UBS now sees a deep US recession by July due to the coronavirus pandemic
- UBS now sees a "massive contraction" and deep recession occurring in the US economy caused by the coronavirus pandemic.
- The firm forecasts a 2.1% decline in US GDP in the first quarter of 2020 and an almost 10% contraction in the second quarter of the year.
- Still, UBS thinks the US economy will rebound starting in the third quarter and accelerate as consumer spending and business activity are aided by government stimulus.
- Read more on Business Insider.
Yet another major firm has called for a US recession.UBS sees a "massive contraction" occurring in the US economy in the second quarter of 2020 and a deep recession in the first half of the year due to the coronavirus pandemic.
"Our previous assumptions are invalid and even our downside scenario is becoming too rosy," UBS economist Seth Carpenter wrote in a Thursday note. "For now, we assume that the worst of the virus passes in the US by late April, but restrictions continue until the end of May."The recession call comes amid a growing number of economists forecasting economic distress in the US as consumers are encouraged to practice social distancing, and restaurants, schools, and workplaces have closed to curb the spread of the virus. As the US consumer is the cornerstone of the economy - spending makes up roughly 70% of US gross domestic product - slowing activity is a major concern.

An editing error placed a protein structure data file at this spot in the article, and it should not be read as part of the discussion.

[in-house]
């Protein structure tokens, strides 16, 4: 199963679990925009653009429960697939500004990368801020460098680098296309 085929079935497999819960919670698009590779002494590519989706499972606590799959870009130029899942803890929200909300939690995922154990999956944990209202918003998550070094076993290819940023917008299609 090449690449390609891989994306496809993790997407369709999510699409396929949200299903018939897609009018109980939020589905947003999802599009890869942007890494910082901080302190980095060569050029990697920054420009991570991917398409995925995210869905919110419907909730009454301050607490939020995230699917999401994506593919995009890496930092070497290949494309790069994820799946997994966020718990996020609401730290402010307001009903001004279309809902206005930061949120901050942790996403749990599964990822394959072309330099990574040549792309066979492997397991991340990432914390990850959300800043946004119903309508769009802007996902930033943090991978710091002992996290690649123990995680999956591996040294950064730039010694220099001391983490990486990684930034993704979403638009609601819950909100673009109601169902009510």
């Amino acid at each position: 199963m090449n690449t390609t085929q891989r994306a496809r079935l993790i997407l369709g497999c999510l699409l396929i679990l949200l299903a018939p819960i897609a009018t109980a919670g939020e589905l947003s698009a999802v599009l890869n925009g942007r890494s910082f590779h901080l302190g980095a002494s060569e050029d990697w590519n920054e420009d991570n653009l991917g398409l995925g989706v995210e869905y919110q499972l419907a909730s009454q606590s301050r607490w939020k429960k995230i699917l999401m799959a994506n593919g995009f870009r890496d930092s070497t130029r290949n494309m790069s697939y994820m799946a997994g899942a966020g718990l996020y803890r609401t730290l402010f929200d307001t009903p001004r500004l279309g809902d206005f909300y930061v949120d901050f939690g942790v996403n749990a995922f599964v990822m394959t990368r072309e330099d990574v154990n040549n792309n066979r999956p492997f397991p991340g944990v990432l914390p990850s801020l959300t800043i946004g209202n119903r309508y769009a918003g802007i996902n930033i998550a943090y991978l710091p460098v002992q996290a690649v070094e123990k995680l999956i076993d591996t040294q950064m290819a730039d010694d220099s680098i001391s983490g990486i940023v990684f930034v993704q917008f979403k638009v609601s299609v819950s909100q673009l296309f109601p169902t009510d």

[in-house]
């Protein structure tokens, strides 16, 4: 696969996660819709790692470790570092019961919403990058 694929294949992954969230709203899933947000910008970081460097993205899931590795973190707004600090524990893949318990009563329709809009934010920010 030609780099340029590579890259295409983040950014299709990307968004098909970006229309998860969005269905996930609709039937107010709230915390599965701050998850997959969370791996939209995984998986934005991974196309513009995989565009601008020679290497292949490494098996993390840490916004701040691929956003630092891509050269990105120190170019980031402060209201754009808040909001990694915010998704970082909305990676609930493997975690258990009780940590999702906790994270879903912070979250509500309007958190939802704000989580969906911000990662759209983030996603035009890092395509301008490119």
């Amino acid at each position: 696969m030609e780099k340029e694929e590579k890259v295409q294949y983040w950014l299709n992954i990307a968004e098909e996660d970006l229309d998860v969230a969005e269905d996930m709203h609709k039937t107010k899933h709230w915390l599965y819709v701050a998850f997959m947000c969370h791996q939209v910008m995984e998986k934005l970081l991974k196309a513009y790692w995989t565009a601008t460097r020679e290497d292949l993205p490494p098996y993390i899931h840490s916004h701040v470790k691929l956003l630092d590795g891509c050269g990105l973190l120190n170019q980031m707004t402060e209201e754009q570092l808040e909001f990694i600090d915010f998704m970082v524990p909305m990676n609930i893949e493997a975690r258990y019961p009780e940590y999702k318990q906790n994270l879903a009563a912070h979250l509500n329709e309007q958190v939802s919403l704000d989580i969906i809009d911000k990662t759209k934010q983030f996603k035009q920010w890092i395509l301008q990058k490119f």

The firm sees three primary components in the US economy that have been hit by the coronavirus pandemic - supply chains have been disrupted, demand has slumped, and oil prices have collapsed. UBS is also forecasting massive job losses, and a spike in the unemployment rate to about 7% from historic lows of 3.5%. Taking all of its quarterly forecasts together, the firm expects a net contraction just below 1% in 2020.Read more: The coronavirus crash has pushed a group of quality companies to the cusp of disaster - and investors must now confront the 3 most dangerous letters in markets "The fact that Chinese production has not returned to pre-corona levels means that US supply chains are disrupted," Carpenter wrote. That means that manufacturing lines will be disrupted with workers displaced, and that inventories of retail goods will be lacking, according to the note.
UBS also sees a few wild cards, including potential bankruptcies in strained sectors and the international trade war. "To say that uncertainty about the forecast is elevated would be an acute understatement," Carpenter said.
Still, while a recession is inevitable and will be painful, the US economy should be able to rebound in the second half of 2020, according to the note. UBS said it thinks the social distancing directive that began in March will likely cease by July, at which point a modest recovery will begin - the firm is forecasting growth over 2%."The income losses and likely bankruptcies of the prior two quarters hold back consumer and business spending," Carpenter said. By the end of the year, growth should bounce back to about 7% as businesses return to stable footing, according to UBS.
Carpenter is also forecasting a solid rebound in consumer spending aided by the "rapid expansion of fiscal stimulus" he expects from the federal government. The White House is working on a potential $1 trillion stimulus package to aid the economy amid the coronavirus pandemic.
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